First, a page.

“If you learn to tune into their reactions and follow the thread of the conversation without getting caught up in simply pleasuring yourself at their expense, you’ll stand out as an amazing lover,” says Rose.
Educate Yourself on Human Anatomy
Lawless says this is part of her three-pronged approach when clients ask her the weighted question of how to be a better lover.
“Most people are not as educated about anatomy and our erogenous zones as they should be,” says Lawless. The clitoris is the perfect example.
Nearly all are familiar with it, but most are unaware the clitoris that’s visible on the exterior of the body is only the head.
“There’s an entire wishbone-shaped clitoral structure that wraps around the vaginal walls,” says Lawless. “Furthermore, the head of the clitoris is comparable to the head of the penis,” therefore, it’s packed with nerve endings that make it highly sensitive to stimulation.
A good rule of thumb: Start soft and slow when touching the clitoris. This applies to the G-spot as well.
The G-spot is an area where the clitoral legs and paraurethral glands (female prostate) connect.
“It ranges in size and is more easily detected after sexual arousal when the female prostate fills with prostatic fluid, which is why it’s not easily felt at all times in all vulva-owners,” Lawless says.
Because it’s often misunderstood in its definition, some people think it doesn’t exist or only some vulva-owners have them.
Like the clitoris, the “G-spot is a very sensitive area that can be over-stimulated in certain positions—especially if a female isn’t completely aroused.”
Variations on a classic can bring you a whole new world of pleasure.
Experiment With Sex Positions and Sex Toys
Again, no two sexual partners are the same—but the more tools you have in your kit, the more likely you are to pull something out that will satisfy you both.
Missionary sex position is the perfect example. There are numerous variations and tips to make it more pleasurable and exciting.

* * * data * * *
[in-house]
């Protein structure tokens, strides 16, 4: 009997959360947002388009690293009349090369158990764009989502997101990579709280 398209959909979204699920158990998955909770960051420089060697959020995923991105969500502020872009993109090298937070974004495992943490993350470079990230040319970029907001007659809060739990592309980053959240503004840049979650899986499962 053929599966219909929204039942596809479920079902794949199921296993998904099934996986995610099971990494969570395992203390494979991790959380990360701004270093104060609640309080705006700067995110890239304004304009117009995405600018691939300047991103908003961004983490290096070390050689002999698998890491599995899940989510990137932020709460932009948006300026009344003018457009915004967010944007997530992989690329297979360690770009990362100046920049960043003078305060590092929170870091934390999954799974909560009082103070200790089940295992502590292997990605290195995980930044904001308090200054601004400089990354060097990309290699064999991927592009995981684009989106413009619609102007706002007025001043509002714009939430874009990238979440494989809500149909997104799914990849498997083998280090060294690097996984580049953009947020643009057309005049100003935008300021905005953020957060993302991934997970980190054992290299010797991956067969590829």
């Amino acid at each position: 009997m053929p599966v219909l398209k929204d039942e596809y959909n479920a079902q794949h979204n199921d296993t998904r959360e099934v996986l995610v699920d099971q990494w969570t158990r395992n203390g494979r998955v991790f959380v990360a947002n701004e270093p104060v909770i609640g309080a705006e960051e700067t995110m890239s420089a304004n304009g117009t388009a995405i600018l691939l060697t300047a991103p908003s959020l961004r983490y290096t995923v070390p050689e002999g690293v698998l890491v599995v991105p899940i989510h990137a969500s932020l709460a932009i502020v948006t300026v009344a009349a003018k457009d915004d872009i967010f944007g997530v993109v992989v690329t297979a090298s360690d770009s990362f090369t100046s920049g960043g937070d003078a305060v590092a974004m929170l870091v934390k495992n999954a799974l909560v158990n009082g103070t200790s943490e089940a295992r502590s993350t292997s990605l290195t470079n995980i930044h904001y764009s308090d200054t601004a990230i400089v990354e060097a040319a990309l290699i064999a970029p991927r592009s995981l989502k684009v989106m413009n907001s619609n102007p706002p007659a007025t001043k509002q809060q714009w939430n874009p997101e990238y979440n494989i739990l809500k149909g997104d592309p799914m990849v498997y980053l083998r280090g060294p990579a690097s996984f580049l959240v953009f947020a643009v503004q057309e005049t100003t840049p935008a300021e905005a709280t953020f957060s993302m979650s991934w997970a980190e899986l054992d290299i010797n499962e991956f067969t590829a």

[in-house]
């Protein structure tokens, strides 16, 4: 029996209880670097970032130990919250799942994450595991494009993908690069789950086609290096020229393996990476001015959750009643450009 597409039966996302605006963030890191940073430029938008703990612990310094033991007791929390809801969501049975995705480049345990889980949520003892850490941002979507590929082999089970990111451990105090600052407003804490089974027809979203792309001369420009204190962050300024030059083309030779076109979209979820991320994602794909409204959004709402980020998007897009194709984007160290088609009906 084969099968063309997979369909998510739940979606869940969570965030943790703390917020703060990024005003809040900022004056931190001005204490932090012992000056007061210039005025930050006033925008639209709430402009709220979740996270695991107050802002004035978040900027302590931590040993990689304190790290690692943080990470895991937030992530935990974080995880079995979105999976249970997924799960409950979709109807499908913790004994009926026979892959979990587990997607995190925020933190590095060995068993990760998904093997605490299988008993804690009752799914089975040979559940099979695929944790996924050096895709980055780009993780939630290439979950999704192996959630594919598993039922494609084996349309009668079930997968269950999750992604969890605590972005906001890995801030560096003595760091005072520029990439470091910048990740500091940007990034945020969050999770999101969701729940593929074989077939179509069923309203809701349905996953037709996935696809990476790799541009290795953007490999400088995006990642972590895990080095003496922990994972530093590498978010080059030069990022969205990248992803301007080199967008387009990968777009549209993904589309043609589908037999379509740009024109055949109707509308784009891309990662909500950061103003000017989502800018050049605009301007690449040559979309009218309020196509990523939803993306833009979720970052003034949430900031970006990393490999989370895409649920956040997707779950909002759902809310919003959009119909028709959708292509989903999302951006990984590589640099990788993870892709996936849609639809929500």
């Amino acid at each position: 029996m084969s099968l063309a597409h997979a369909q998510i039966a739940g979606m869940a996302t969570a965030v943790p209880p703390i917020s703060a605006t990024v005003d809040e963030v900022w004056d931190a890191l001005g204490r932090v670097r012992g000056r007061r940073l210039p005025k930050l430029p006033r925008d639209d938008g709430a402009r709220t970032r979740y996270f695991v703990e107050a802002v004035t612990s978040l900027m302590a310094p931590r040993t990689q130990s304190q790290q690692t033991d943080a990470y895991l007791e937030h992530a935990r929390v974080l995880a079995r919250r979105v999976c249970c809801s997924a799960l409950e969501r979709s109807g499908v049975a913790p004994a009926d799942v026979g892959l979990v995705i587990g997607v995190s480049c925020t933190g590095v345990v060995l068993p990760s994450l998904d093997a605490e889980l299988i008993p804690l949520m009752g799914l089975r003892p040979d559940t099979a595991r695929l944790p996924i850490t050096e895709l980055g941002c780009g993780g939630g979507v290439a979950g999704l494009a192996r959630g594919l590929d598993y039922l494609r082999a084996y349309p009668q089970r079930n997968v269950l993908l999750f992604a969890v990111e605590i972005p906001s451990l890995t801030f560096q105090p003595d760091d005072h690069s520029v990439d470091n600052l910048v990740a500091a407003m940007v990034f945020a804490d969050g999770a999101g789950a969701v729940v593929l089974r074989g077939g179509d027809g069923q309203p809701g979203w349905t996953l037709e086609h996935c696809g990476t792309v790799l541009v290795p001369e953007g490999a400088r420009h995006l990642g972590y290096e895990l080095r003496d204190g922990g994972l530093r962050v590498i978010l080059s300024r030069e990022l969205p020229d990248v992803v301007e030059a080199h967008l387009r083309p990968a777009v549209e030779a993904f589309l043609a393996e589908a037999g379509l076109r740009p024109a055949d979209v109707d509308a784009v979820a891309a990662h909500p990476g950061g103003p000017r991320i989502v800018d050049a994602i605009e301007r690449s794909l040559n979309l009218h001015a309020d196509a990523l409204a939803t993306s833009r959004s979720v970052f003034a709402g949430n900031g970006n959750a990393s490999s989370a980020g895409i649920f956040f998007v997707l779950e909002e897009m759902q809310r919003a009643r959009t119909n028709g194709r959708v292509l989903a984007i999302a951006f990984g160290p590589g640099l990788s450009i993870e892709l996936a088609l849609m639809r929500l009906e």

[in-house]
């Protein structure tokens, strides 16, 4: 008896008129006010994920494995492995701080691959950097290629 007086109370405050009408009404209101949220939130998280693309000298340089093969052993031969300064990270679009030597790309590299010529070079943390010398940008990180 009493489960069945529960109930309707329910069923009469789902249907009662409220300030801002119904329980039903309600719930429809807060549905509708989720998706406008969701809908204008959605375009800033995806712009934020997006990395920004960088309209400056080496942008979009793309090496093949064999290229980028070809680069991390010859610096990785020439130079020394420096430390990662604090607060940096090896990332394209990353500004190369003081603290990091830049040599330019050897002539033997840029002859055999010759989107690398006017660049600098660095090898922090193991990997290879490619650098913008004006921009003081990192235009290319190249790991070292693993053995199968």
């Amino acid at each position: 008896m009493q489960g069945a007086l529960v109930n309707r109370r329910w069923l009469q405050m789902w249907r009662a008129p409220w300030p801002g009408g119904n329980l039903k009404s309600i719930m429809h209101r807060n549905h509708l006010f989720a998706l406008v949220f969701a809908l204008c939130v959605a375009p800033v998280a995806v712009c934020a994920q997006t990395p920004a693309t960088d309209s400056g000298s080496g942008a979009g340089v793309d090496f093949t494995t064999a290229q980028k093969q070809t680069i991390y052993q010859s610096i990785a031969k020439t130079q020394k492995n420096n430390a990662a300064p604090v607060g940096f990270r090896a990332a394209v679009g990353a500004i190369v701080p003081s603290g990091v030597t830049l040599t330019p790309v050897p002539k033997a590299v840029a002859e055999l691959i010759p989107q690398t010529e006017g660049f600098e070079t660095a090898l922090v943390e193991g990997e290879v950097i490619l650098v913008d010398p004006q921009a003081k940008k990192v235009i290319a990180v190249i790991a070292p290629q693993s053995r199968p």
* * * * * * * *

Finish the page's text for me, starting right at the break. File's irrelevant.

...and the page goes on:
This can be explored with a partner, but Lawless recommends men and women masturbate for sexual self-exploration, as it helps set personal sexual goals.
“Many people don’t take the time to ask themselves what they want from their sexual experiences, yet it’s critical to fully understand what we really want and how to achieve it,” explains Lawless.
Masturbation facilitates this without the distraction or pressure of having a partner, and allows us to better understand our own preferences.
Being physically close and intimate with your partner throughout the day will make you feel more connected sexually.
Prioritize Non-Sexual Physical Touch
Appreciation is the last facet in Lawless’ approach, meaning to respect partners’ boundaries and limitations while encouraging them to be free to experience uninhibited sexual experiences.
Appreciation can also extend beyond the bedroom with non-sexual touch throughout the day, like holding hands, hugging, and playful touch that’s not necessarily a precursor to immediate sex but shows affection.
“Remembering to keep non-sexual, affectionate touch as an active part of a relationship can translate into hotter sex later,” Lawless says.
Ultimately, being a good lover means understanding and being patient, with the strengths and weaknesses of our partner.
“As we wish to be accepted as we are, we must also allow our partner to be imperfect, as it’s an essential aspect of intimacy,” Lawless says. “As we allow ourselves the opportunity to grow and evolve, we can develop better sexual education, connection, and skills.”